Explaining Your Employment Gap in Your Cover Letter

One of the best ways to tackle the issue of an employment gap is to explain it away in the cover letter so that the hiring manager is aware of it prior to the interview.

In your cover letter, give a quick explanation of your gap, but don’t dwell on it. Don’t overshare. Simply mention it, move on and get back to talking about your wonderful achievements. Here is an example of how to explain a gap in your cover letter:

In 2019, I served as Director of Marketing for ACME Widgets, where I was responsible for implementing a new social media marketing campaign. That campaign brought 710 new clients to the company, resulting in a profit increase of 92 percent. In August 2019, I left the company to care for my family. During that time off, I became certified in Amazon Web Services, Google Data Analytics and Hootsuite’s Social Media Marketing. I am excited to put my new knowledge into practice and serve as your company’s Director of Marketing.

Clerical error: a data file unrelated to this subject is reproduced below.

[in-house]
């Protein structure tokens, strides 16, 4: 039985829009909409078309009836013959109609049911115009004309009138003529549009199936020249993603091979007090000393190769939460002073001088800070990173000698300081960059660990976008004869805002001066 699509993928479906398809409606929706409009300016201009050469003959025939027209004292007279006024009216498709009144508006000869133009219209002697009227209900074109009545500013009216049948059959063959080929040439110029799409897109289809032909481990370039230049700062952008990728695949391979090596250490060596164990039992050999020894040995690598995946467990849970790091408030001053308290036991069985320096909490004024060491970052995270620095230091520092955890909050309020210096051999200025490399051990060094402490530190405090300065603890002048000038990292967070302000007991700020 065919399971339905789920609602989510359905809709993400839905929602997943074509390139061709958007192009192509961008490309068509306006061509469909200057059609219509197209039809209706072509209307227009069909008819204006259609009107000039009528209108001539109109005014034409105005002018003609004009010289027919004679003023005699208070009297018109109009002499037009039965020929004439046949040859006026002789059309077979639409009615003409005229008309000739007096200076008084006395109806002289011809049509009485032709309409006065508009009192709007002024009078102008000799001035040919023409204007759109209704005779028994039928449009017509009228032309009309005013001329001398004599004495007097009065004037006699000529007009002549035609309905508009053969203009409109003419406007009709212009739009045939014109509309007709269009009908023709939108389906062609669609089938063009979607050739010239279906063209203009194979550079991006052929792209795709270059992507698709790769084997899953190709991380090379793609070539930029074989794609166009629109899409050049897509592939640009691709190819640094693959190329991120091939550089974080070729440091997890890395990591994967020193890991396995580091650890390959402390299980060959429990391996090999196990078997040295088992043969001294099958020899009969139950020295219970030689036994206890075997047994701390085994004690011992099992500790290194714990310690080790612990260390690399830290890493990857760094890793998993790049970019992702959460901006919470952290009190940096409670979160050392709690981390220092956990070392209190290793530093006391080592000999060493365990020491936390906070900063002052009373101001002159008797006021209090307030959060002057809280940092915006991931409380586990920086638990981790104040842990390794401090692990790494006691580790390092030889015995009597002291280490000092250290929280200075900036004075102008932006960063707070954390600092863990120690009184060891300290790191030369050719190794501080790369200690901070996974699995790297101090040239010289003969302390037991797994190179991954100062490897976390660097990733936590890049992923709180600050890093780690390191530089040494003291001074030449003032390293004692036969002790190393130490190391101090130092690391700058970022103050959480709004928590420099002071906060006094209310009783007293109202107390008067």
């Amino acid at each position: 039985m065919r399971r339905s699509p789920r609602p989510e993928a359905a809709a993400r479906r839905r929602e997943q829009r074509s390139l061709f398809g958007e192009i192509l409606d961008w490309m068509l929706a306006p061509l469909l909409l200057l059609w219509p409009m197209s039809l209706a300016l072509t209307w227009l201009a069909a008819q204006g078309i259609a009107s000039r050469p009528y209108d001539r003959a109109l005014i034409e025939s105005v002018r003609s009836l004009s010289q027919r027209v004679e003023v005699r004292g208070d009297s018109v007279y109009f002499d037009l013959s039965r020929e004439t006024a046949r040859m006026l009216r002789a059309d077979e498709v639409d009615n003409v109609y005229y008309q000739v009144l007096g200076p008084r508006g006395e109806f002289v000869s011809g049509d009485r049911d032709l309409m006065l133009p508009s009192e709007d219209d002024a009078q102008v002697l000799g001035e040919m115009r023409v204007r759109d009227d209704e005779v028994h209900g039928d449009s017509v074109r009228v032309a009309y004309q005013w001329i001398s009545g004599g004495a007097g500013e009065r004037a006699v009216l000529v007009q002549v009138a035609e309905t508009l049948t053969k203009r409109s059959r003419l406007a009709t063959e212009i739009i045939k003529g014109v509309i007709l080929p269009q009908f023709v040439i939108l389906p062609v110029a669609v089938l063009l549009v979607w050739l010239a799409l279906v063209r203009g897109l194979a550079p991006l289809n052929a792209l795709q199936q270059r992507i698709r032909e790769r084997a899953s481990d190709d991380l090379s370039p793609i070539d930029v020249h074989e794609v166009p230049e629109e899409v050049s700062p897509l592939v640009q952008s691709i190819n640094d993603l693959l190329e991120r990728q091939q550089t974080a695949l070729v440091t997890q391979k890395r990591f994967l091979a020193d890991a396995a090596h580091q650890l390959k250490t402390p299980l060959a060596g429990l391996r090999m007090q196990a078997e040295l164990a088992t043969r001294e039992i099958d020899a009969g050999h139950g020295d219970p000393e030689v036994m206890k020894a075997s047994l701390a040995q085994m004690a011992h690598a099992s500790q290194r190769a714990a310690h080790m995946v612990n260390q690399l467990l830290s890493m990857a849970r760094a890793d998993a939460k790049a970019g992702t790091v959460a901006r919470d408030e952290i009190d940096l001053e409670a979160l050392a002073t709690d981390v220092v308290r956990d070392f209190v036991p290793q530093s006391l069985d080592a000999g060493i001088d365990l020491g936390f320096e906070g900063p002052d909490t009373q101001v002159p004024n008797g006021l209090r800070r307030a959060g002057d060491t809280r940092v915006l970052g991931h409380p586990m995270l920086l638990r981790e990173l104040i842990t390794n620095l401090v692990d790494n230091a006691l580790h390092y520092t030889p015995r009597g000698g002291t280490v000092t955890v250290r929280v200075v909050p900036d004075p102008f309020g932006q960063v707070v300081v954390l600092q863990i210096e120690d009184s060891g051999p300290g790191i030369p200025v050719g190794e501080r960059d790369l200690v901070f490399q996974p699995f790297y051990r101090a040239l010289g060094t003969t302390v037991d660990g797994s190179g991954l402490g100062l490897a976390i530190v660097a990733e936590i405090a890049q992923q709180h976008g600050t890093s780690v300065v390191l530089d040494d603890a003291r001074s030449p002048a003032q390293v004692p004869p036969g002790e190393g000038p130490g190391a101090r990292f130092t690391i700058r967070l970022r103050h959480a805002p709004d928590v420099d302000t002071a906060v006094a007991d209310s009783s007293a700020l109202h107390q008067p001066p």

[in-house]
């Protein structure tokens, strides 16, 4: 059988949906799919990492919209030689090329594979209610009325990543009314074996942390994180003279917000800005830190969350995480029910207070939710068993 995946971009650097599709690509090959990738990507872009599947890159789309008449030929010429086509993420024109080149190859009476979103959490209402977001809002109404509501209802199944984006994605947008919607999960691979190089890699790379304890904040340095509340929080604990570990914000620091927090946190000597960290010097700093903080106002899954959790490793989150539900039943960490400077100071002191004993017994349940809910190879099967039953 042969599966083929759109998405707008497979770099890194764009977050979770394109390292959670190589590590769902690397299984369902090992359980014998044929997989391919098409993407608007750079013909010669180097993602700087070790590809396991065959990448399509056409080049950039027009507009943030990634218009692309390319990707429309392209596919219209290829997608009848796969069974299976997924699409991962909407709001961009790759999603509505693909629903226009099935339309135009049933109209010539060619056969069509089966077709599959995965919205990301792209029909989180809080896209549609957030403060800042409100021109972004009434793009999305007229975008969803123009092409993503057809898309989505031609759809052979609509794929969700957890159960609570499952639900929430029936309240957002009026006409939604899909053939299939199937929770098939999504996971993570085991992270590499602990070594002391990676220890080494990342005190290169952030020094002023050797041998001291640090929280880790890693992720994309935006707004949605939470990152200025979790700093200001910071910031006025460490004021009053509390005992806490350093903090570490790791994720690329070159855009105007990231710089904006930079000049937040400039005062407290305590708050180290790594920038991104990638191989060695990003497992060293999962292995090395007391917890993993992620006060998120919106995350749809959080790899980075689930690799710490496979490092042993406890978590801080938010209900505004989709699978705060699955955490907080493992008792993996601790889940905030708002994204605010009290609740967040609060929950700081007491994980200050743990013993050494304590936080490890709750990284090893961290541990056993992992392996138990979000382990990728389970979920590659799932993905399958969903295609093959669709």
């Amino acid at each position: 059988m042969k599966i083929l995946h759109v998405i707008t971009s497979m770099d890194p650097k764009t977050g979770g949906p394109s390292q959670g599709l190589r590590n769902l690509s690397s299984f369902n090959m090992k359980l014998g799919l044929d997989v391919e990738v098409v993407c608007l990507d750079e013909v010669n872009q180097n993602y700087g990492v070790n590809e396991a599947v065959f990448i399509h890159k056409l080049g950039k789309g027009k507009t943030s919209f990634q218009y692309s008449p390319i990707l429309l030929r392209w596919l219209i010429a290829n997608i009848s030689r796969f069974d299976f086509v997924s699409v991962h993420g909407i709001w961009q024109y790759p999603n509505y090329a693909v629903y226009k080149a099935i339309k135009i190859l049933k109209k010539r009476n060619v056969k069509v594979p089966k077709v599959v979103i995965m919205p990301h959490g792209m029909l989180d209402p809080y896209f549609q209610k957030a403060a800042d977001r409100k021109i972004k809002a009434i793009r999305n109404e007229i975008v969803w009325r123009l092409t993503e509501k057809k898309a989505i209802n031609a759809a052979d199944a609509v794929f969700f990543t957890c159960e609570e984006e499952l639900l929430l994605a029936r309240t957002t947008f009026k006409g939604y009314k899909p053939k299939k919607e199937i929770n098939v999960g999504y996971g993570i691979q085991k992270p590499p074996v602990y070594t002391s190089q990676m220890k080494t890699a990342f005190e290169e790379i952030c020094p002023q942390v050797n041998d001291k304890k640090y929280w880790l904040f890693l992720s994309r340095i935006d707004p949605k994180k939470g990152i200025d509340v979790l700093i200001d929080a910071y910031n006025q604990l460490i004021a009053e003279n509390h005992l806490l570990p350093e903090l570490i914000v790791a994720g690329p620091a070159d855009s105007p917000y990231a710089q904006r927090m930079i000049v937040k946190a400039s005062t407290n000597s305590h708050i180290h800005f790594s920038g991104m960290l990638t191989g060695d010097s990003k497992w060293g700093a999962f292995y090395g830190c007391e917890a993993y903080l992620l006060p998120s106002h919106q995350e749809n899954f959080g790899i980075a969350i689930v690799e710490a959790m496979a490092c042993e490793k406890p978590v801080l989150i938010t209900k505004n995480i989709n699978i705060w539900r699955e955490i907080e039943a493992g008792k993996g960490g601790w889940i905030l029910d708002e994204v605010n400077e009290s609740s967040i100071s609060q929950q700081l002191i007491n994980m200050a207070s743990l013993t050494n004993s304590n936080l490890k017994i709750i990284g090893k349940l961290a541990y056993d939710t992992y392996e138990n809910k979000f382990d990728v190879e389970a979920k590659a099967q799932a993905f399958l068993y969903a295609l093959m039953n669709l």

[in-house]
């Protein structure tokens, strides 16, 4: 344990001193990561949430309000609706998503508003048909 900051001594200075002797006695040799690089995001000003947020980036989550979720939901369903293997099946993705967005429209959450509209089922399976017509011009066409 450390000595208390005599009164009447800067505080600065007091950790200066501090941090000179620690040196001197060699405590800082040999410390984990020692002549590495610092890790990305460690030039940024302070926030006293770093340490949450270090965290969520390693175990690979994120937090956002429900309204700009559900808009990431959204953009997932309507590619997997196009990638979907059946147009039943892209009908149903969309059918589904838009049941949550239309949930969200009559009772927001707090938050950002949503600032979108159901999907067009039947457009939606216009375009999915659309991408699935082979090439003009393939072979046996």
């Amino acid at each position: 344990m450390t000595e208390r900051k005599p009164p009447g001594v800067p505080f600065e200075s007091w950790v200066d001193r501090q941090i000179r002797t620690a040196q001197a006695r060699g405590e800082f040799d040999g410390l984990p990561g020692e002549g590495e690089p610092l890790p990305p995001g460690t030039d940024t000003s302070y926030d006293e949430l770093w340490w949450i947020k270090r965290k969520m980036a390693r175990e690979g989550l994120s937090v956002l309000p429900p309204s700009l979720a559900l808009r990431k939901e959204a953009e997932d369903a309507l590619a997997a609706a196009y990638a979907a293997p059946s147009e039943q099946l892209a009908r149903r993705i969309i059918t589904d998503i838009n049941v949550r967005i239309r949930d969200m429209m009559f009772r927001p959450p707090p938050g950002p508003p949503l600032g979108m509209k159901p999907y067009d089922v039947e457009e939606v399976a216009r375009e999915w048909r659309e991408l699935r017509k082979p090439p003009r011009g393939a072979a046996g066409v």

In this instance, you simply mention it on your employment gap resume and move on. Don’t get into the specifics of your gap in your cover letter.

Explaining the Gap During Your Interview

You have explained your employment gap on your resume and in your cover letter, but you may encounter it again during the interview. The key here is to rehearse what you will say beforehand. Address the issue in a forthcoming manner, omitting any negative thoughts about the gap. If you were let go due to performance issues, don’t disparage your former employer. If you were let go due to an involuntary reason like a budget cut or global pandemic, focus heavily on your stellar performance before the job loss.